Trivial Pursuit

182954_10151492697358655_671757118_nI enjoy discussion and debate, not really a formal debate with rules, formats and moderators, but one in which there is a healthy exchange of ideas. I engage in discussions not really to win or prove that I am right, but hopefully to learn and gain some new insight or perspective from another person. I find that nothing sharpens the mind more than an opposing idea.

My friends, regular readers and FIFOs (Friends In Facebook Only) know that I like discussing religion and spirituality. I like posting provocative articles, videos, photos or quotations to get a good discussion going, or at least makes others think.

Every so often, I encounter the occasional courageous soul who will comment and enter into a conversation. But I find that once I start answering and challenging their position, they too easily give up and go away.

One such person mentioned to me that learned scholars have been debating back and forth for many centuries about the issues I am wrestling with, that he considers theological debates a “waste of time” since these are issues that even experts can’t agree on. Besides many of these are what he considers “trivial” issues.

This is not an isolated case. I have encountered a number of such responses: “I don’t want to debate with you,” or “I don’t want this to be a long discussion. All I know is I love Jesus and he has changed my life, and that is all that matters. Let’s just focus on loving one another and helping other people.”

Now, I totally get that. The same time we spend arguing with each other could be better spent feeding some malnourished child somewhere, or counseling a suicidal teen. However, it still bothers me when people share that their motivation for doing these acts is a belief system that they are not willing to study critically.

I find it amusing that a believer would think it a “waste of time” to delve more into his own belief system and call the issues trivial, while an agnostic like me is willing to spend time to learn more about them. It is his belief, after all, not mine, and should be the center of his life and attention. What could possibly be more important in his life than knowing deeper and understanding better the path he has chosen?

I have detected perhaps the crux of the problem and it is this: Many believers would rather believe than know. They would rather be comfortable than to think the unthinkable, to take the opposite position fully and try to see from that perspective. Diving into deep theological issues is hard work. It requires a lot of time, effort and research. It is often confusing and very troubling especially if you are deeply rooted in your beliefs, and you begin to question them and not stop at the answers given by your own theologians.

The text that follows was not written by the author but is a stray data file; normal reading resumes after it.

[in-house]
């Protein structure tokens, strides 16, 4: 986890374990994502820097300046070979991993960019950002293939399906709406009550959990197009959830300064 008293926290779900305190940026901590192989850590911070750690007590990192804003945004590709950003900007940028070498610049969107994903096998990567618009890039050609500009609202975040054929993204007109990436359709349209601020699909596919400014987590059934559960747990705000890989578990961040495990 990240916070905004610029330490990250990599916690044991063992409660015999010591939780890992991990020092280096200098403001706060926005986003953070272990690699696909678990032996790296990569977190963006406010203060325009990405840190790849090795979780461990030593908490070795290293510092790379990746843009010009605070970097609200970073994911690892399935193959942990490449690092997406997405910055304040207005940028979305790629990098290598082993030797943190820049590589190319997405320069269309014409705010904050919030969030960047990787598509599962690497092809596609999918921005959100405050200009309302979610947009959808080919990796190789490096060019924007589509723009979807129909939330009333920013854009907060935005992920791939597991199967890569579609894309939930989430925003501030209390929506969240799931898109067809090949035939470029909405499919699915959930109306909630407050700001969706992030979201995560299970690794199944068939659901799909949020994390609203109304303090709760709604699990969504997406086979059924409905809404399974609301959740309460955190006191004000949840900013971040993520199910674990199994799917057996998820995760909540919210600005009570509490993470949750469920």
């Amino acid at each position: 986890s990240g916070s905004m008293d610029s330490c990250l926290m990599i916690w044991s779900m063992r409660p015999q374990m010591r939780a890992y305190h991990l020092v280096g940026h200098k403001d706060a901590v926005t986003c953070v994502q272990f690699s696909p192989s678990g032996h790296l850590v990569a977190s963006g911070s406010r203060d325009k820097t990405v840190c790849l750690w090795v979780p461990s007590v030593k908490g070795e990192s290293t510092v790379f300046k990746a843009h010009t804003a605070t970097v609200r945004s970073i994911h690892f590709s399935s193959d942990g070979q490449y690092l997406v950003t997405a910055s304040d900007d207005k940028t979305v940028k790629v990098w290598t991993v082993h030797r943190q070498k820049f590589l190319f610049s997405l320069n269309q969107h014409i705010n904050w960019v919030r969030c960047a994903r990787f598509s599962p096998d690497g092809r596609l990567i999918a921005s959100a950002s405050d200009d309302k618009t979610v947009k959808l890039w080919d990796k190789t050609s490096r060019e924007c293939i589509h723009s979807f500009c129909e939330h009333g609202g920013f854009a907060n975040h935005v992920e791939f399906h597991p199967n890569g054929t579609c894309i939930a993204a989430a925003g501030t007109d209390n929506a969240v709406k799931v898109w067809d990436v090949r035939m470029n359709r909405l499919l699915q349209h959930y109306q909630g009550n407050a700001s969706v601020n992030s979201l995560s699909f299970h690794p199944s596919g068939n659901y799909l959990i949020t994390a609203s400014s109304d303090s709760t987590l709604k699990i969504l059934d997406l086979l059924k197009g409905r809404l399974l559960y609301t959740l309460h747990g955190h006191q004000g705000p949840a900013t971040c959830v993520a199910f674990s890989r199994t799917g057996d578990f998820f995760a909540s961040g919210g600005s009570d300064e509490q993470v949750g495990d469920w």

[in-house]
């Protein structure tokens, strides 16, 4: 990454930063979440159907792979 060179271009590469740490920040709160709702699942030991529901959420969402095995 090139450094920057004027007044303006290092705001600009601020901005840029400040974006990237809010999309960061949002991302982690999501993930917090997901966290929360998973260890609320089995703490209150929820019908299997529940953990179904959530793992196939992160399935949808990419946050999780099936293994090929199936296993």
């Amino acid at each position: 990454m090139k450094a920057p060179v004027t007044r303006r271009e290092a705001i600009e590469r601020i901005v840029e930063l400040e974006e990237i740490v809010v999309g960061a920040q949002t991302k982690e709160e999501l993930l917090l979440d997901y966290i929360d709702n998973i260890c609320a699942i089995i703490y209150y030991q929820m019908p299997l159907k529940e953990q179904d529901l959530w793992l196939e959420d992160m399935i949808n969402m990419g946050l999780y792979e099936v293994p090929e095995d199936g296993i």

So what I think happens is that many would rather not think about these issues: Never mind the contradictions in the doctrine — they are trivial and unimportant compared to the greatest commandment which is to love God and love others. Never mind that this “greatest commandment” is written on documents with anonymous authors, whose accuracy and credibility is debated upon. Never mind that the person who supposedly uttered that command is shrouded in myth and mystery. Never mind that the book you consider as holy and inspired has numerous contradictions, questionable decrees, and incredible tales.

It is so much easier to simply believe and be sure that you are going to heaven (even if no one has seen it or has proven that it exists), than to struggle with all the complexity and uncertainty. People are bothered when the discussions become long and tedious. Why? Because they want things to be resolved quickly. They want the answer immediately, so they can be certain, because certainty is so reassuring and comfortable. It is a more difficult path to suspend judgement – to not know something for days, months and even years.

Yet for me, that is the better and “truer” path to truth, because truth is not necessarily comfortable nor reassuring. Truth is truth and does not bend to our whims or desires, and my pursuit of it is anything but trivial.

Originally published in Sunstar Davao.

Andy Uyboco is a businessman, trainer and speaker. If you enjoy discussions or want to meet new friends, join us at our next Filipino Freethinkers Davao Chapter meetup entitled “Secularism: Beyond the Separation of Church and State,” on July 27, Saturday, 730PM at Cafe Demitasse, F. Torres St., Davao City. Email me at  View previous articles at


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One thought on “Trivial Pursuit”

  1. Another usual response when you question certain “divine” events in the Bible is “With God, nothing is impossible.” If so, why can he turn water into wine (interfere with minute things) but cannot stop the civil unrest in Syria/ Egypt where so many people die each day? And “luckily”, they have an answer to it, ” This chaos is written…sign of the times.” (oh so, this chaos is his “will” ?) *sigh*

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